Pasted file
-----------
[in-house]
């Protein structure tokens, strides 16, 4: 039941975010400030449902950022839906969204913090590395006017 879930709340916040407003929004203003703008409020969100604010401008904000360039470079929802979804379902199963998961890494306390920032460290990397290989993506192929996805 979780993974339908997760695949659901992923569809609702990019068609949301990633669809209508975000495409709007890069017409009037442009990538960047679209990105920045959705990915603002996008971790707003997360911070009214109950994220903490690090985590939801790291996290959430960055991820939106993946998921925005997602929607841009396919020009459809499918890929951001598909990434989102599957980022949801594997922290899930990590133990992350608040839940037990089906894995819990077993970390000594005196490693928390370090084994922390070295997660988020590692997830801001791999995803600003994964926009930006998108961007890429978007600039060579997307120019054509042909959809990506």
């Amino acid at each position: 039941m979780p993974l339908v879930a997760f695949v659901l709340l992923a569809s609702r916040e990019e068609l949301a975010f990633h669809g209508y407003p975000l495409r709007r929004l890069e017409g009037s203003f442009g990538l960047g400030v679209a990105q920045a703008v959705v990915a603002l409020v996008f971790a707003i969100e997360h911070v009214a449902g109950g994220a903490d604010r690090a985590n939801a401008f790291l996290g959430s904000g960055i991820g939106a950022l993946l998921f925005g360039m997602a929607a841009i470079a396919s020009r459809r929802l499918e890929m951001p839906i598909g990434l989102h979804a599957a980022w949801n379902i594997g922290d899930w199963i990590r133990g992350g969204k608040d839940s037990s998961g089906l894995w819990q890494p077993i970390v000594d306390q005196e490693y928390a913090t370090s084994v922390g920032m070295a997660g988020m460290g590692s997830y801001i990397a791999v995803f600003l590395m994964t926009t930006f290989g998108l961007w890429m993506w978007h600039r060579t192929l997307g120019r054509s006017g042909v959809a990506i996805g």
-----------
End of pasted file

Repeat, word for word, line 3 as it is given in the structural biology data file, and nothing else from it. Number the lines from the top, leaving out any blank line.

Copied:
């Amino acid at each position: 039941m979780p993974l339908v879930a997760f695949v659901l709340l992923a569809s609702r916040e990019e068609l949301a975010f990633h669809g209508y407003p975000l495409r709007r929004l890069e017409g009037s203003f442009g990538l960047g400030v679209a990105q920045a703008v959705v990915a603002l409020v996008f971790a707003i969100e997360h911070v009214a449902g109950g994220a903490d604010r690090a985590n939801a401008f790291l996290g959430s904000g960055i991820g939106a950022l993946l998921f925005g360039m997602a929607a841009i470079a396919s020009r459809r929802l499918e890929m951001p839906i598909g990434l989102h979804a599957a980022w949801n379902i594997g922290d899930w199963i990590r133990g992350g969204k608040d839940s037990s998961g089906l894995w819990q890494p077993i970390v000594d306390q005196e490693y928390a913090t370090s084994v922390g920032m070295a997660g988020m460290g590692s997830y801001i990397a791999v995803f600003l590395m994964t926009t930006f290989g998108l961007w890429m993506w978007h600039r060579t192929l997307g120019r054509s006017g042909v959809a990506i996805g």